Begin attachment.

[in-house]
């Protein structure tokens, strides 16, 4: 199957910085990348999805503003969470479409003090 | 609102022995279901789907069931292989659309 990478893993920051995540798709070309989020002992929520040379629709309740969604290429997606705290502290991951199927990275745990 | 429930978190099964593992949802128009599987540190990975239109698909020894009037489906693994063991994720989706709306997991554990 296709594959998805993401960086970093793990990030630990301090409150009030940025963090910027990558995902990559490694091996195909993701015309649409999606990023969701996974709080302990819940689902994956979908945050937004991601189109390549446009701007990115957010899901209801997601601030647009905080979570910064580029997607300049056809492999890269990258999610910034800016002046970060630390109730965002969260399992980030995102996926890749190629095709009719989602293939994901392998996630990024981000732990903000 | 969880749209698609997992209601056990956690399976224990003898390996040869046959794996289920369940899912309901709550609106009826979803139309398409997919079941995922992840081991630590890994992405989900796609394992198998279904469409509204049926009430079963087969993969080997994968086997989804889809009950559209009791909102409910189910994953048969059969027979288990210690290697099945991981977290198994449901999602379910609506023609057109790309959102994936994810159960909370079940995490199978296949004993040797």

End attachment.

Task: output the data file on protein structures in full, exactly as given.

[in-house]
């Protein structure tokens, strides 16, 4: 199957910085990348999805503003969470479409003090 | 609102022995279901789907069931292989659309 990478893993920051995540798709070309989020002992929520040379629709309740969604290429997606705290502290991951199927990275745990 | 429930978190099964593992949802128009599987540190990975239109698909020894009037489906693994063991994720989706709306997991554990 296709594959998805993401960086970093793990990030630990301090409150009030940025963090910027990558995902990559490694091996195909993701015309649409999606990023969701996974709080302990819940689902994956979908945050937004991601189109390549446009701007990115957010899901209801997601601030647009905080979570910064580029997607300049056809492999890269990258999610910034800016002046970060630390109730965002969260399992980030995102996926890749190629095709009719989602293939994901392998996630990024981000732990903000 | 969880749209698609997992209601056990956690399976224990003898390996040869046959794996289920369940899912309901709550609106009826979803139309398409997919079941995922992840081991630590890994992405989900796609394992198998279904469409509204049926009430079963087969993969080997994968086997989804889809009950559209009791909102409910189910994953048969059969027979288990210690290697099945991981977290198994449901999602379910609506023609057109790309959102994936994810159960909370079940995490199978296949004993040797």